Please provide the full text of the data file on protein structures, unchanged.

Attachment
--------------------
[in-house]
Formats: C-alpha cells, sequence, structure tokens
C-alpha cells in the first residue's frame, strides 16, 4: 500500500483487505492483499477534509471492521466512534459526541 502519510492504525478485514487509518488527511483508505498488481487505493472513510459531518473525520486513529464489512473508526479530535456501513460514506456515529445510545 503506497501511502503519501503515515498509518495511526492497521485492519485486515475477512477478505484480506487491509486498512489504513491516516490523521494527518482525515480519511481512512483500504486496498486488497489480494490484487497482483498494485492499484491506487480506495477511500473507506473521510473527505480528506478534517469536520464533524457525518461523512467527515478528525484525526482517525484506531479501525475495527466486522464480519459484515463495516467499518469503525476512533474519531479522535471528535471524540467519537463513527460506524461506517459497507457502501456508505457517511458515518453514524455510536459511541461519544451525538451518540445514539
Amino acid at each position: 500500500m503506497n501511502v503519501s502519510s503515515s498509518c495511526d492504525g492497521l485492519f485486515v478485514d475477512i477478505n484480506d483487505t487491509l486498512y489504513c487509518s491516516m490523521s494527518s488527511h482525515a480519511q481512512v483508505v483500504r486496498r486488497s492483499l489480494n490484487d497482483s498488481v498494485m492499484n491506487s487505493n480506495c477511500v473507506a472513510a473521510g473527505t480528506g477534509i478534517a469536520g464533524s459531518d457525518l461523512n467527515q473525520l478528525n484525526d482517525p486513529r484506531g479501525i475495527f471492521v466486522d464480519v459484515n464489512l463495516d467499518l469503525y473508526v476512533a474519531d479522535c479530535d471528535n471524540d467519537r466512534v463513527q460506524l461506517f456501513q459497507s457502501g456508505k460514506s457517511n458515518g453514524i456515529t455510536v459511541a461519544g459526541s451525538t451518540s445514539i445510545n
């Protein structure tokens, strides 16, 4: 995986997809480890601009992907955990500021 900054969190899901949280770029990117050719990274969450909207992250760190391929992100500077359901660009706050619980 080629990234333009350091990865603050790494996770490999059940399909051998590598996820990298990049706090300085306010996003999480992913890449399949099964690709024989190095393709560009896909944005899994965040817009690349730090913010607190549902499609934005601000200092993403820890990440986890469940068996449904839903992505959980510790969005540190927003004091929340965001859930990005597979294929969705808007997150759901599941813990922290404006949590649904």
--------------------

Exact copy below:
[in-house]
Formats: C-alpha cells, sequence, structure tokens
C-alpha cells in the first residue's frame, strides 16, 4: 500500500483487505492483499477534509471492521466512534459526541 502519510492504525478485514487509518488527511483508505498488481487505493472513510459531518473525520486513529464489512473508526479530535456501513460514506456515529445510545 503506497501511502503519501503515515498509518495511526492497521485492519485486515475477512477478505484480506487491509486498512489504513491516516490523521494527518482525515480519511481512512483500504486496498486488497489480494490484487497482483498494485492499484491506487480506495477511500473507506473521510473527505480528506478534517469536520464533524457525518461523512467527515478528525484525526482517525484506531479501525475495527466486522464480519459484515463495516467499518469503525476512533474519531479522535471528535471524540467519537463513527460506524461506517459497507457502501456508505457517511458515518453514524455510536459511541461519544451525538451518540445514539
Amino acid at each position: 500500500m503506497n501511502v503519501s502519510s503515515s498509518c495511526d492504525g492497521l485492519f485486515v478485514d475477512i477478505n484480506d483487505t487491509l486498512y489504513c487509518s491516516m490523521s494527518s488527511h482525515a480519511q481512512v483508505v483500504r486496498r486488497s492483499l489480494n490484487d497482483s498488481v498494485m492499484n491506487s487505493n480506495c477511500v473507506a472513510a473521510g473527505t480528506g477534509i478534517a469536520g464533524s459531518d457525518l461523512n467527515q473525520l478528525n484525526d482517525p486513529r484506531g479501525i475495527f471492521v466486522d464480519v459484515n464489512l463495516d467499518l469503525y473508526v476512533a474519531d479522535c479530535d471528535n471524540d467519537r466512534v463513527q460506524l461506517f456501513q459497507s457502501g456508505k460514506s457517511n458515518g453514524i456515529t455510536v459511541a461519544g459526541s451525538t451518540s445514539i445510545n
């Protein structure tokens, strides 16, 4: 995986997809480890601009992907955990500021 900054969190899901949280770029990117050719990274969450909207992250760190391929992100500077359901660009706050619980 080629990234333009350091990865603050790494996770490999059940399909051998590598996820990298990049706090300085306010996003999480992913890449399949099964690709024989190095393709560009896909944005899994965040817009690349730090913010607190549902499609934005601000200092993403820890990440986890469940068996449904839903992505959980510790969005540190927003004091929340965001859930990005597979294929969705808007997150759901599941813990922290404006949590649904």